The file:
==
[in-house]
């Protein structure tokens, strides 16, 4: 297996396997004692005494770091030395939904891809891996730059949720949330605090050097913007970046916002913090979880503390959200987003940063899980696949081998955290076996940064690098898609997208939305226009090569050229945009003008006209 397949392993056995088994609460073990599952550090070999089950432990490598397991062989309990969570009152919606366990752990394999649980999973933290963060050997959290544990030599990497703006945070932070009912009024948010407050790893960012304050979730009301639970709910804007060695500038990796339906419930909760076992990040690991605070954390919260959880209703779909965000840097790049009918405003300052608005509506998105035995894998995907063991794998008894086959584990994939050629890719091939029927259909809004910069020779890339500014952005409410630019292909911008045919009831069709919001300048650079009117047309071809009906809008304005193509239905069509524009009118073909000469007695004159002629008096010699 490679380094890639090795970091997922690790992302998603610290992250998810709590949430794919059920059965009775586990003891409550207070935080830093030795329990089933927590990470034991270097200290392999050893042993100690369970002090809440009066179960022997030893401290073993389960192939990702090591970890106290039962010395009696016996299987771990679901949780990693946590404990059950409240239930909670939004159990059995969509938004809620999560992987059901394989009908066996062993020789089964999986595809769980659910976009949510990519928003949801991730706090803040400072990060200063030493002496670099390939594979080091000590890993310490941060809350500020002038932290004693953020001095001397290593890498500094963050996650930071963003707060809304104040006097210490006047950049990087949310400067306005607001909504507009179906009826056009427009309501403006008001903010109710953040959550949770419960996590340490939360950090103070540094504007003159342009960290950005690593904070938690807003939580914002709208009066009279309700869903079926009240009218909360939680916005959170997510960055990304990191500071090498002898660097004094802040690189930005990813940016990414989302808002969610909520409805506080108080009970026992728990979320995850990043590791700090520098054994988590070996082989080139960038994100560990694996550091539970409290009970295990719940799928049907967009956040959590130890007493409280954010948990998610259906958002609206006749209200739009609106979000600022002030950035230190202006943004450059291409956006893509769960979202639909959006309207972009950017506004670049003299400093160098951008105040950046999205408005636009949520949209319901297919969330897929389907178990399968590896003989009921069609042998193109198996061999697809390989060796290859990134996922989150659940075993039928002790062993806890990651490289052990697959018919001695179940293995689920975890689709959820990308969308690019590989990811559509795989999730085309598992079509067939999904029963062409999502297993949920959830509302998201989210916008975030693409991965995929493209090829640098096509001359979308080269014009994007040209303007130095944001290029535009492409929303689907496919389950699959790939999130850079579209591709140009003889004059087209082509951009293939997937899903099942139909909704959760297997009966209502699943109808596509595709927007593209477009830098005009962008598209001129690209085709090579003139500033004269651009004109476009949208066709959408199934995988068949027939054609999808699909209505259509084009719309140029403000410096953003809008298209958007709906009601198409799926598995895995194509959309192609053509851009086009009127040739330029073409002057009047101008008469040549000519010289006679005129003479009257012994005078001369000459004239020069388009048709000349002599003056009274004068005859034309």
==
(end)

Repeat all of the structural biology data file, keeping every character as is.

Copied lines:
[in-house]
């Protein structure tokens, strides 16, 4: 297996396997004692005494770091030395939904891809891996730059949720949330605090050097913007970046916002913090979880503390959200987003940063899980696949081998955290076996940064690098898609997208939305226009090569050229945009003008006209 397949392993056995088994609460073990599952550090070999089950432990490598397991062989309990969570009152919606366990752990394999649980999973933290963060050997959290544990030599990497703006945070932070009912009024948010407050790893960012304050979730009301639970709910804007060695500038990796339906419930909760076992990040690991605070954390919260959880209703779909965000840097790049009918405003300052608005509506998105035995894998995907063991794998008894086959584990994939050629890719091939029927259909809004910069020779890339500014952005409410630019292909911008045919009831069709919001300048650079009117047309071809009906809008304005193509239905069509524009009118073909000469007695004159002629008096010699 490679380094890639090795970091997922690790992302998603610290992250998810709590949430794919059920059965009775586990003891409550207070935080830093030795329990089933927590990470034991270097200290392999050893042993100690369970002090809440009066179960022997030893401290073993389960192939990702090591970890106290039962010395009696016996299987771990679901949780990693946590404990059950409240239930909670939004159990059995969509938004809620999560992987059901394989009908066996062993020789089964999986595809769980659910976009949510990519928003949801991730706090803040400072990060200063030493002496670099390939594979080091000590890993310490941060809350500020002038932290004693953020001095001397290593890498500094963050996650930071963003707060809304104040006097210490006047950049990087949310400067306005607001909504507009179906009826056009427009309501403006008001903010109710953040959550949770419960996590340490939360950090103070540094504007003159342009960290950005690593904070938690807003939580914002709208009066009279309700869903079926009240009218909360939680916005959170997510960055990304990191500071090498002898660097004094802040690189930005990813940016990414989302808002969610909520409805506080108080009970026992728990979320995850990043590791700090520098054994988590070996082989080139960038994100560990694996550091539970409290009970295990719940799928049907967009956040959590130890007493409280954010948990998610259906958002609206006749209200739009609106979000600022002030950035230190202006943004450059291409956006893509769960979202639909959006309207972009950017506004670049003299400093160098951008105040950046999205408005636009949520949209319901297919969330897929389907178990399968590896003989009921069609042998193109198996061999697809390989060796290859990134996922989150659940075993039928002790062993806890990651490289052990697959018919001695179940293995689920975890689709959820990308969308690019590989990811559509795989999730085309598992079509067939999904029963062409999502297993949920959830509302998201989210916008975030693409991965995929493209090829640098096509001359979308080269014009994007040209303007130095944001290029535009492409929303689907496919389950699959790939999130850079579209591709140009003889004059087209082509951009293939997937899903099942139909909704959760297997009966209502699943109808596509595709927007593209477009830098005009962008598209001129690209085709090579003139500033004269651009004109476009949208066709959408199934995988068949027939054609999808699909209505259509084009719309140029403000410096953003809008298209958007709906009601198409799926598995895995194509959309192609053509851009086009009127040739330029073409002057009047101008008469040549000519010289006679005129003479009257012994005078001369000459004239020069388009048709000349002599003056009274004068005859034309």